First, compile a list of the questions you want to answer about your finances. Do you want to track your spending by category, or the growth of your net worth? Do you want a report that helps you monitor how much you’re saving, or how you’re doing on paying down credit card debt? Do you like complex reports, but want to build a simpler one to share with your significant other?
By compiling a list of questions you need to answer, you should find it easier to limit your report building to things that answer those questions and keep from getting distracted adding further bells and whistles.
Additionally, if you aren’t sure how to build those features in yourself, it will help know what you’re looking for, to see if it already exists in one of Tiller’s templates. Which brings me to my next point…
Check out Tiller Money's templates.
If like me, you've have eaten up an afternoon in hopes of building a better spreadsheet from scratch, take a look at Tiller’s templates. There is lots of power under the hood, saving you huge amounts of time writing lookups and formulas. They'll also show you new ways to track and display transactions that you might not have thought about.
2. “I’ve created a monster!”
Plan before you start to build. Especially when hacking up an existing template, it’s easy to start customizing things and then end up with a cluttered mess of a spreadsheet.
If you have a list of questions that you want your reports to answer, the next step is to go through each of those and translate them into desired “features” for your spreadsheet.
For instance, let’s you want a spreadsheet to track credit card spending by category. Thinking through the requirements for this, one thing that should jump out is that you won’t need any of your other accounts hooked up to that sheet in Tiller. This means your transaction categorization page can be much simpler. You won’t need to categorize all of your bank transactions, just those from your credit card.
Don’t store your scratchpad inside your pretty new Tiller sheet. It seems easy to do those quick calculations for your summer vacation budget right there inside your spreadsheet, but come next fall you’ll have no idea what they meant.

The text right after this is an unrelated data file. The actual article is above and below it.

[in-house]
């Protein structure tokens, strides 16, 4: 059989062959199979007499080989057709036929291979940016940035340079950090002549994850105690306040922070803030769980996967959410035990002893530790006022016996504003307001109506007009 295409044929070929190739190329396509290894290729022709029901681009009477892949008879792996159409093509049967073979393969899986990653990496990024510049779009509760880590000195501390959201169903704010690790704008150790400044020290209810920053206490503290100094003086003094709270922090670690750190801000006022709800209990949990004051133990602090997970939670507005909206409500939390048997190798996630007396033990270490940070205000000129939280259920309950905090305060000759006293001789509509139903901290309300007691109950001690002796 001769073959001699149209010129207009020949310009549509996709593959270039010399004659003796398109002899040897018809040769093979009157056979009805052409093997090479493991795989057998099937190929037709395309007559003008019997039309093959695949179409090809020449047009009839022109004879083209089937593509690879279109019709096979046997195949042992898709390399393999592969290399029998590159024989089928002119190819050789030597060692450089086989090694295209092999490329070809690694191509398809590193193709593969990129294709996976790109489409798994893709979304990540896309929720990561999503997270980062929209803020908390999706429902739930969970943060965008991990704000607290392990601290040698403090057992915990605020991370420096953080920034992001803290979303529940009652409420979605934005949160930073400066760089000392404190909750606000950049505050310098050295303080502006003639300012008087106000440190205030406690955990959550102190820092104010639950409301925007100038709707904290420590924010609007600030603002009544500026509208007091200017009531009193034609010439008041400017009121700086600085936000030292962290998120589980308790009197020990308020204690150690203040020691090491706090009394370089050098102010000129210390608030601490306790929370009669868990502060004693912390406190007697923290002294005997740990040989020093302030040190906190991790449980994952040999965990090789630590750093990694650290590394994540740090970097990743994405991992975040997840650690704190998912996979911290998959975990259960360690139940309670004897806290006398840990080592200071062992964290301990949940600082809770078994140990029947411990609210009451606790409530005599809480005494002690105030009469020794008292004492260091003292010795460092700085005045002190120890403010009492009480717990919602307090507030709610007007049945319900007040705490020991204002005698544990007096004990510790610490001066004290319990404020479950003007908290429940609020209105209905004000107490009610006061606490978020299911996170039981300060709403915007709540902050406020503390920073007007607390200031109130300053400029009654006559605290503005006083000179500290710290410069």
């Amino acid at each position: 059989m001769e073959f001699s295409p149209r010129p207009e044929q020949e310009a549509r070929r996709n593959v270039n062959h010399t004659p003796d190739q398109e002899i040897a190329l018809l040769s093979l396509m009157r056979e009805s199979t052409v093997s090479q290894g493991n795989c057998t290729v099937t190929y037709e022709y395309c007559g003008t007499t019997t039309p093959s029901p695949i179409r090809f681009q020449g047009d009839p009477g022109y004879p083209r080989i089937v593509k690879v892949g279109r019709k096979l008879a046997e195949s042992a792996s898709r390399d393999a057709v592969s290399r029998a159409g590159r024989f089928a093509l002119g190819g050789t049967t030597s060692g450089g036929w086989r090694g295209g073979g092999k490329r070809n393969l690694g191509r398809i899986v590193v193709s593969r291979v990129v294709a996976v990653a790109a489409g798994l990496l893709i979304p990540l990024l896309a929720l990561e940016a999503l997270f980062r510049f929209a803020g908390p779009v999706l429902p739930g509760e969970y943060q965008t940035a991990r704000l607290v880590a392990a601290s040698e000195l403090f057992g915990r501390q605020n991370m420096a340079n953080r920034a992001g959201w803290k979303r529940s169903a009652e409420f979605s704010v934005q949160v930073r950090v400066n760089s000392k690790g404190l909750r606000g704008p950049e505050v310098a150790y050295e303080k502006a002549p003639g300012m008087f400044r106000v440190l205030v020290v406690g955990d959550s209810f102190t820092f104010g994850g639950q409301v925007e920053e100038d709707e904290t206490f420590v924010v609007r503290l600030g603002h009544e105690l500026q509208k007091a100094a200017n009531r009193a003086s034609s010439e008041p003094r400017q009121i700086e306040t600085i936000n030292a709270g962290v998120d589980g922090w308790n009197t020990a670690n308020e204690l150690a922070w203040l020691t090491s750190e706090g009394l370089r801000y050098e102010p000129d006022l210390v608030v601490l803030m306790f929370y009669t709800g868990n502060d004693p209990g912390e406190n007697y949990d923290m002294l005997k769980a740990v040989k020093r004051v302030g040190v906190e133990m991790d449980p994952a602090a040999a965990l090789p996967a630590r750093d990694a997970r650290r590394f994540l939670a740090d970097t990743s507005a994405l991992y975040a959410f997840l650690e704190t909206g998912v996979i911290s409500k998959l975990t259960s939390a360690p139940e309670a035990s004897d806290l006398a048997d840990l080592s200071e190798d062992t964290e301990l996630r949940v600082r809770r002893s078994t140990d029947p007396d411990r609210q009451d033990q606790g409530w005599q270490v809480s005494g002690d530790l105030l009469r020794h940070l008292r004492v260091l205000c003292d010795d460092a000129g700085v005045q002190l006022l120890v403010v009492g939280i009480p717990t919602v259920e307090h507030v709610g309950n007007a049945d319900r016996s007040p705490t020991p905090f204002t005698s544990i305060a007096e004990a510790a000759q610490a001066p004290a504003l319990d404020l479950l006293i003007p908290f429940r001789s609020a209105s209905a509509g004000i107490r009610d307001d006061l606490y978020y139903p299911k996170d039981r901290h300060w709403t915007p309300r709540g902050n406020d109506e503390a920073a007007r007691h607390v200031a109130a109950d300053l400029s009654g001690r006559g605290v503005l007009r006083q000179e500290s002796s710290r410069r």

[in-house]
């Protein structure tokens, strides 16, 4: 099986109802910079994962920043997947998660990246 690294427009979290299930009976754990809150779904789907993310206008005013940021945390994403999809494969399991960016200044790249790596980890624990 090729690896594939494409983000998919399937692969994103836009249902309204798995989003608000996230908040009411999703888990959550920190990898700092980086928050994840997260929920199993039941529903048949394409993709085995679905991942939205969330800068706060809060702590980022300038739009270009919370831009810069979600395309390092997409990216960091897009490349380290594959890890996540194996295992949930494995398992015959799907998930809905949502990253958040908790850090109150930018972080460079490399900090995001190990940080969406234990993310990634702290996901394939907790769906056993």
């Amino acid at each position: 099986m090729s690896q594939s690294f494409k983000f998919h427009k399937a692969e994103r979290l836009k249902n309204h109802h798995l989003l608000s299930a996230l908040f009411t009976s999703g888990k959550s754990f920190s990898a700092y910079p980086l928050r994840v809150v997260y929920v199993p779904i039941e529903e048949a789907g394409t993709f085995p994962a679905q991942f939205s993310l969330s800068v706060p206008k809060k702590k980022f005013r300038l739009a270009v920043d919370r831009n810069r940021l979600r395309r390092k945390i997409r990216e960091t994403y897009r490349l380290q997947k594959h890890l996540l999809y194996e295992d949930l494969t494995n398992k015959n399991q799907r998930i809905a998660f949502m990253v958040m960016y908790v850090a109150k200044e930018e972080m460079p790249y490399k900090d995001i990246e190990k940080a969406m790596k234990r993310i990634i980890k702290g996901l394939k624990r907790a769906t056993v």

And if you’re anything like me, you’ll be afraid to delete them “just in case”. Keep a separate area for those quick calculations to keep it tidy.
3. “Too many spreadsheets!”
Less is more. You will need to find what’s best for you: a small number of spreadsheets, with a greater number of tabs for specific reports, or more spreadsheets with very specific functions. If you find yourself running out of room in your Tiller account but still have lots of reports you want to build, revisit #1 and #2 above, and look for ways that you can combine multiple reports or answer the same question from a different report you already have lying around.
Consolidate your transaction categorization. Nothing is worse than having to categorize the same transactions more than once. You can solve for this by having a single spreadsheet with lots of tabs that reference the same transaction categorization, or by using the IMPORTRANGE function to maintain a single categorized sheet and share them across others. How to use IMPORTRANGE for this.
With respect to the above, I prefer the latter because it allows you to save time by categorizing just once, and at the same time easily build additional sheets where you might not want to see all of your accounts.
For instance, I don’t bother categorizing all of the transactions in and out of my checking and investment accounts, since it’s a mind-numbing exercise in marking things “transfer, transfer, transfer” ad infinitum.
Instead, I only bother categorizing the transactions on my credit card and checking accounts where I spend money, and use a separate sheet with all of my accounts connected to it for tracking balances and net worth.
4. “When am I done?”
Never, probably. So stop and test drive. Take a break from hammering on the same report. Stop making improvements and wait a month to see if you actually keep coming back to it and using the information there.
You’ll either realize it’s “finished” enough, or you’ll have a few more questions you want it to answer for you, and you can go through the planning steps above to define in discrete terms what else needs to be added.
Cosmetic tweaking is another animal altogether. I can’t help you if you’re an irrepressible neat freak or a hardcore color-coder. No one can.
In the end, remember what’s true in life is also true in spreadsheets: sometimes, less is truly more.
Be clear about what questions you need answered, and don’t allow yourself to get lost modifying templates that don’t start anywhere close to where you want to end up.
If the above tips don’t help with your over-spreadsheet-itis, look for a local Spreadsheeter’s Anonymous chapter near you and get help.